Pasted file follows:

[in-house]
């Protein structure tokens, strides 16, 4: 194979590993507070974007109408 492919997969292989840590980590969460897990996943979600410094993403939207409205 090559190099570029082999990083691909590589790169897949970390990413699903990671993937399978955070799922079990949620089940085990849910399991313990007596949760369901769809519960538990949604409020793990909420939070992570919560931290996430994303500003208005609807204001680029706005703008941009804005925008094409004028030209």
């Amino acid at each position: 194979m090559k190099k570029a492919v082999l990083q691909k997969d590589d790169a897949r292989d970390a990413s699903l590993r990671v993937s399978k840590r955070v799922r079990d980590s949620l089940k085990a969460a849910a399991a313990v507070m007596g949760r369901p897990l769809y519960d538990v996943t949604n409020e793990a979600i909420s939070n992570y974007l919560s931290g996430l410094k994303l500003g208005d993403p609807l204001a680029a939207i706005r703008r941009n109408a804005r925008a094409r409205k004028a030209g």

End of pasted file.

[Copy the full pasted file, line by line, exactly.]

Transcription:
[in-house]
């Protein structure tokens, strides 16, 4: 194979590993507070974007109408 492919997969292989840590980590969460897990996943979600410094993403939207409205 090559190099570029082999990083691909590589790169897949970390990413699903990671993937399978955070799922079990949620089940085990849910399991313990007596949760369901769809519960538990949604409020793990909420939070992570919560931290996430994303500003208005609807204001680029706005703008941009804005925008094409004028030209």
């Amino acid at each position: 194979m090559k190099k570029a492919v082999l990083q691909k997969d590589d790169a897949r292989d970390a990413s699903l590993r990671v993937s399978k840590r955070v799922r079990d980590s949620l089940k085990a969460a849910a399991a313990v507070m007596g949760r369901p897990l769809y519960d538990v996943t949604n409020e793990a979600i909420s939070n992570y974007l919560s931290g996430l410094k994303l500003g208005d993403p609807l204001a680029a939207i706005r703008r941009n109408a804005r925008a094409r409205k004028a030209g």